After veterans witness or experience a tragic, traumatic, or life-threatening event, they may suffer from post-traumatic stress disorder (PTSD). This mental health condition can occur immediately following the event, or it can take much longer to develop—sometimes months or years.
According to the United States Department of Veterans Affairs (VA), approximately 11 percent of Afghanistan war veterans; up to 10 percent of veterans from the Gulf War; and nearly 31 percent of Vietnam War veterans suffer from PTSD.
Veterans with PTSD are at an increased risk of developing any number of other mental problems, including anxiety disorders. Panic attacks are common for people who suffer from PTSD.
The Link Between Panic Disorder and Panic Attacks
Veterans who suffer from panic disorder have unexpected and recurring panic attacks. These are feelings of intense fear without the actual presence of any real danger. The VA defines a panic attack as a “rush of intense fear or discomfort” accompanied by any number of symptoms, including:
- Heart palpitations
- Trouble breathing
- Shaking or trembling
- Chest pain
- Light-headedness or dizziness
When a veteran has a panic attack, it can last from 5–20 minutes, but it’s possible for an attack to last up to three hours. Typically, the highest anxiety is felt about 10 minutes after the start of the attack. During an episode, an individual might feel they could do something out of their control, that they're dying, or that they're going crazy. Often, attacks are unpredictable and come without warning.
Veterans who suffer from panic disorder worry about having panic attacks and behave in ways to prevent them. They may:
- Avoid exercising or being in places where they feel hot. They do this out of fear they may start sweating or their hearts will beat faster—which often prompts an attack.
- Avoid certain activities they feel may trigger an attack.
- Avoid situations where they feel they can’t get help. This can include avoiding travel in cars or on public transportation, as well as staying out of small, tight spaces such as on an airplane.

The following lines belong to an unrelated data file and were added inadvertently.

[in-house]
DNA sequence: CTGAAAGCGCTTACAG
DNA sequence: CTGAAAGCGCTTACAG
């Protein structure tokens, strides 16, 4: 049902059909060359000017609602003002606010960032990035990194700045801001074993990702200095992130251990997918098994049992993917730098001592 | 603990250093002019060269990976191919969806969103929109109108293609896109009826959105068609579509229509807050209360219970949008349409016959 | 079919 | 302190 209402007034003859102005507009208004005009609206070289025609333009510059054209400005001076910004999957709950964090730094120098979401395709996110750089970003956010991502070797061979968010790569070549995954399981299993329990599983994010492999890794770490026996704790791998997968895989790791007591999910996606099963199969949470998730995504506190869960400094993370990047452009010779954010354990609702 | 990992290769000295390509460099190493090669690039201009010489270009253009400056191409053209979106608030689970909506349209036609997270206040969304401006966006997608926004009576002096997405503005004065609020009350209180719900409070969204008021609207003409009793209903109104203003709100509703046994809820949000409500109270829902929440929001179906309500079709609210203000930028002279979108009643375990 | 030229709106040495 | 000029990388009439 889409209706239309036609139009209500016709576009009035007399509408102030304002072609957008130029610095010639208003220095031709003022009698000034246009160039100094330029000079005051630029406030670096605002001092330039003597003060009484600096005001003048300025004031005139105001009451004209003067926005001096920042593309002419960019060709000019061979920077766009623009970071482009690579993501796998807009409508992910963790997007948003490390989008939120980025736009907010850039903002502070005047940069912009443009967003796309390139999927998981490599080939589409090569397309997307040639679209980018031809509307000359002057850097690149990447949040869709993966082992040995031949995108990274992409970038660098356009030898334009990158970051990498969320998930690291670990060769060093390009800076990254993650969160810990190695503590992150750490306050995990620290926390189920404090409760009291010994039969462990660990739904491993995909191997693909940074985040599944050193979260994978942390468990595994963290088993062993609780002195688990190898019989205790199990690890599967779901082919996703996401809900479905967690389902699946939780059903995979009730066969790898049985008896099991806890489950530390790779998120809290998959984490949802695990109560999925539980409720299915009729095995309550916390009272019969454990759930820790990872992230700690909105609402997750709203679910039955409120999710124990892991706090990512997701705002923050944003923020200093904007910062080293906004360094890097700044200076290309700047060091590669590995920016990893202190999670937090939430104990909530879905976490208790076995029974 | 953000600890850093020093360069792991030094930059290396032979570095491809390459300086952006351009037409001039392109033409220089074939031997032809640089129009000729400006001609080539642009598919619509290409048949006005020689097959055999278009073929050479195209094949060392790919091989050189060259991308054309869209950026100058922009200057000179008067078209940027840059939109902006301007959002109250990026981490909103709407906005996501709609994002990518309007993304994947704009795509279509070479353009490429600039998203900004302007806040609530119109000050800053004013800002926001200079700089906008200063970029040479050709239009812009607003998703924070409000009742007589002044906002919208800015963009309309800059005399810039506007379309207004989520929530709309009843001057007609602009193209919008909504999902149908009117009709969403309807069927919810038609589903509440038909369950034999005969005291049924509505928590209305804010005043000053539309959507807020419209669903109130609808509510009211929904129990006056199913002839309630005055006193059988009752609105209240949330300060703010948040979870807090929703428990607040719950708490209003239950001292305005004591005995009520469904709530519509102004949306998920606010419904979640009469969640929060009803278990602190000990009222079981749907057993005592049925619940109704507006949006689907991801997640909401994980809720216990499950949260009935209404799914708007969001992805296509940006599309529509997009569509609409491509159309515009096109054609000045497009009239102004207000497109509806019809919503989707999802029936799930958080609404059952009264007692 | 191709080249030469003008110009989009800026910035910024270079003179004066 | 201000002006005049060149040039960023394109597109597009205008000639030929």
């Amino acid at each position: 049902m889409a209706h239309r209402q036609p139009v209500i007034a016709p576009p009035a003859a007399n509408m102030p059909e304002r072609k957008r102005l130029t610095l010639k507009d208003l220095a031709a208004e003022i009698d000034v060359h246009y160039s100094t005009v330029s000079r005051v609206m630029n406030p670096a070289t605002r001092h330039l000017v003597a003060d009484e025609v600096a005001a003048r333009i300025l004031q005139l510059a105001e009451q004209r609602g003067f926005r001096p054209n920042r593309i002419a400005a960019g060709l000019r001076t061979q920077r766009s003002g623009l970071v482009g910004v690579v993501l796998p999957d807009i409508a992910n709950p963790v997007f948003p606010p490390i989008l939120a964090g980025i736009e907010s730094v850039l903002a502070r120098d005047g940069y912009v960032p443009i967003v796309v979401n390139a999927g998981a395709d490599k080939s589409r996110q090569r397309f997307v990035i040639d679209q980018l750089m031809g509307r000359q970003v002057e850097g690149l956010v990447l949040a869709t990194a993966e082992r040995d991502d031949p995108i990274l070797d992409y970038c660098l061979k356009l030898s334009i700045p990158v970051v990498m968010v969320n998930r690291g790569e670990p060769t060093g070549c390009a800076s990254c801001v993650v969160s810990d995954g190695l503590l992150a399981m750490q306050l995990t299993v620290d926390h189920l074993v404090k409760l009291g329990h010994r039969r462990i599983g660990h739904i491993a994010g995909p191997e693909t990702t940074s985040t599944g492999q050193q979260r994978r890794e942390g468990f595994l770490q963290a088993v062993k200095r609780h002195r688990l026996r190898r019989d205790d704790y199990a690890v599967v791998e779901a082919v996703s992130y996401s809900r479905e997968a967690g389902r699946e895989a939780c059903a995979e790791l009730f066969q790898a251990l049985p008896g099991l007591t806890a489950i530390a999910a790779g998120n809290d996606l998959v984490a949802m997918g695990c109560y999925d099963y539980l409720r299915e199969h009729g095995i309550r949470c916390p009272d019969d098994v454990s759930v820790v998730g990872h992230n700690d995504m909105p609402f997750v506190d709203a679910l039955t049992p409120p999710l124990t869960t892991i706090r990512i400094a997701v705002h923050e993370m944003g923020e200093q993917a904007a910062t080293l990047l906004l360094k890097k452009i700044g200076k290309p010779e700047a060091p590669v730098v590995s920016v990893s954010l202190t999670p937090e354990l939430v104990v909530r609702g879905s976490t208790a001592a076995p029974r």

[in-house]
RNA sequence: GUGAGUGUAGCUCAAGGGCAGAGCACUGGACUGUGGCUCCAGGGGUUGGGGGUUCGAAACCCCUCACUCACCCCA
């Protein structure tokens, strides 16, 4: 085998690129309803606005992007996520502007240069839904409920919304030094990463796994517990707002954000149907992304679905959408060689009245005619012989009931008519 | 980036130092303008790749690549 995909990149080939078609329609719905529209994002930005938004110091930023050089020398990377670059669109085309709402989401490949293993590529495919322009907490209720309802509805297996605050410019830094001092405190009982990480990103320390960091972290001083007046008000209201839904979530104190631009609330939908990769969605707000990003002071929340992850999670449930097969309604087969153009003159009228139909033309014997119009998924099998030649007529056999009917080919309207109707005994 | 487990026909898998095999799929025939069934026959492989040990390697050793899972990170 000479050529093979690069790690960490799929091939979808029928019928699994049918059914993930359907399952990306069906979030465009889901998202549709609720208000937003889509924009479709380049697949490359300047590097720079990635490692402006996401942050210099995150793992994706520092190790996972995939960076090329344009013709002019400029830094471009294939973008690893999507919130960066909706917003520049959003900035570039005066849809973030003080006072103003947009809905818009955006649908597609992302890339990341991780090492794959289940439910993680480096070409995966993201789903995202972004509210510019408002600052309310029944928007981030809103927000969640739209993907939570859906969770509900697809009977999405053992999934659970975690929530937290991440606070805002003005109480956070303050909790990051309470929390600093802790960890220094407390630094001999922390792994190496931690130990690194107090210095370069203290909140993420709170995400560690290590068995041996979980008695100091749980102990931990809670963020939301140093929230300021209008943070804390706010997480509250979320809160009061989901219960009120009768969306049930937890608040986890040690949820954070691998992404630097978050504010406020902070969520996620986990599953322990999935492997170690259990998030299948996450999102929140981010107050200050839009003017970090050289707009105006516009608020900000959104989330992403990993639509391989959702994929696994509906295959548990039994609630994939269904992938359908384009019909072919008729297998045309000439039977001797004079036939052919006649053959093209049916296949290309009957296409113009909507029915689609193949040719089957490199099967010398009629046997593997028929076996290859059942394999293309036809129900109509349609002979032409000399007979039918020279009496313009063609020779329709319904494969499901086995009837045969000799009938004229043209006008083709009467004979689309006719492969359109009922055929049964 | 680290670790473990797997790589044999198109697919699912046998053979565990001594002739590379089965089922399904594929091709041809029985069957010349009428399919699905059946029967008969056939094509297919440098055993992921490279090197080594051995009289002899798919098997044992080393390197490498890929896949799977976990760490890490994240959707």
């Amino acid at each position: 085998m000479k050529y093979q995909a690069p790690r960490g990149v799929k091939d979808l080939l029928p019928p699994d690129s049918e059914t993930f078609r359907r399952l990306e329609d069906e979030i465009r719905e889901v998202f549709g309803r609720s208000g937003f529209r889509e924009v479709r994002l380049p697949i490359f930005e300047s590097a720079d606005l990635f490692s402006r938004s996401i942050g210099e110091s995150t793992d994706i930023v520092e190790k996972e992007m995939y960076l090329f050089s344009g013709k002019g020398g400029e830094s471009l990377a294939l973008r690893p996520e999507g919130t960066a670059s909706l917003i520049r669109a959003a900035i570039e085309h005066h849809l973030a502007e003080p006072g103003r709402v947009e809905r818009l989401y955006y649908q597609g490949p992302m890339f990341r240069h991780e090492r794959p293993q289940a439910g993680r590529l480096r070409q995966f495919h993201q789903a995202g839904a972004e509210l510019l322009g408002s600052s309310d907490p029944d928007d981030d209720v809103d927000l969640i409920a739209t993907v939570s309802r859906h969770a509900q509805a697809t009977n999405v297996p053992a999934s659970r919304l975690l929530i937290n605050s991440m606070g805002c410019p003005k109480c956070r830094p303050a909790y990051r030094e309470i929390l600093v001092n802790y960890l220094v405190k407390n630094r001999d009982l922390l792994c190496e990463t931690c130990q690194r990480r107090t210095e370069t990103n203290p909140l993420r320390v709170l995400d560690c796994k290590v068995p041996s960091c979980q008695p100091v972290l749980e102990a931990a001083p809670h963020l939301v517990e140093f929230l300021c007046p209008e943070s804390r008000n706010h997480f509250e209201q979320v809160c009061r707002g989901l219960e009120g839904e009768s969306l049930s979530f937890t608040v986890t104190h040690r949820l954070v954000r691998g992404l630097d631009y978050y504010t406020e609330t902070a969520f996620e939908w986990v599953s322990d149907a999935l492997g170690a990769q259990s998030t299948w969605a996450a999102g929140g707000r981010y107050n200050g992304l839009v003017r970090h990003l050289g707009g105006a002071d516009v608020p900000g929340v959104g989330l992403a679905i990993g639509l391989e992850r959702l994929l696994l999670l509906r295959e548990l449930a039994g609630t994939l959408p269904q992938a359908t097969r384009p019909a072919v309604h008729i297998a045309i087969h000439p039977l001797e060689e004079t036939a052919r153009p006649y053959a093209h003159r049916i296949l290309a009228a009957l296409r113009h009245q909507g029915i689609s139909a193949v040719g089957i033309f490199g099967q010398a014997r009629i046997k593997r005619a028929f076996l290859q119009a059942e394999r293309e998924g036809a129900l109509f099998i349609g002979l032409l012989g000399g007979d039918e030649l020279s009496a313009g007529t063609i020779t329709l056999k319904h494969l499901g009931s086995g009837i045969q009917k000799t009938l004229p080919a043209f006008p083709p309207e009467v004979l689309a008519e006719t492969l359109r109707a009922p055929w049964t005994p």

Qualifying for Panic Disorder Disability Benefits
To better understand if you suffer from panic disorder, and to determine if you qualify for VA disability benefits, read through these questions. If you answer yes to some or all of them, you may be eligible for financial support:
- When you have an attack, do you sweat, feel dizzy, become short of breath, or feel your heart pounding?
- Do you make changes in your routine or lifestyle just to avoid having a panic attack?
- Do you worry about having additional panic attacks?
- Have you had more than one rush of intense fear?
- Do you avoid public situations because you fear being unable to get help during a panic attack?
- Do you feel unable to control your anxiety and worry?
- Do you feel constant anxiety about your daily life?
Treatment for Panic Attacks
If you’re a veteran suffering from panic attacks, or you think you may have panic disorder, it’s important to talk to a doctor about your symptoms. Together, you can determine the best treatment to help manage your condition.
Cognitive-behavioral therapy may help you with both your PTSD and panic attacks. With this type of therapy, you are taught techniques for relaxation that can help you better handle the physical symptoms that come with the attacks. You learn why you feel high stress from your thoughts and memories. Your doctor may take you through “exposure exercises,” during which you focus on the life-altering event until you can get past the anxious reaction you have to it. Additionally, psychotherapy, group therapy, and medication can help treat panic disorder.
Call Cuddigan Law
If you believe your military service caused your PTSD, and you’re now suffering from secondary panic attacks, you may be eligible for VA benefits. To determine if you qualify, it’s helpful to contact an experienced VA disability lawyer to assist in filing your claim.
Our attorneys are committed to helping veterans. We'll examine your case, develop the best strategy, and work with you to submit a claim that increases your chances of receiving disability benefits. Contact our office today.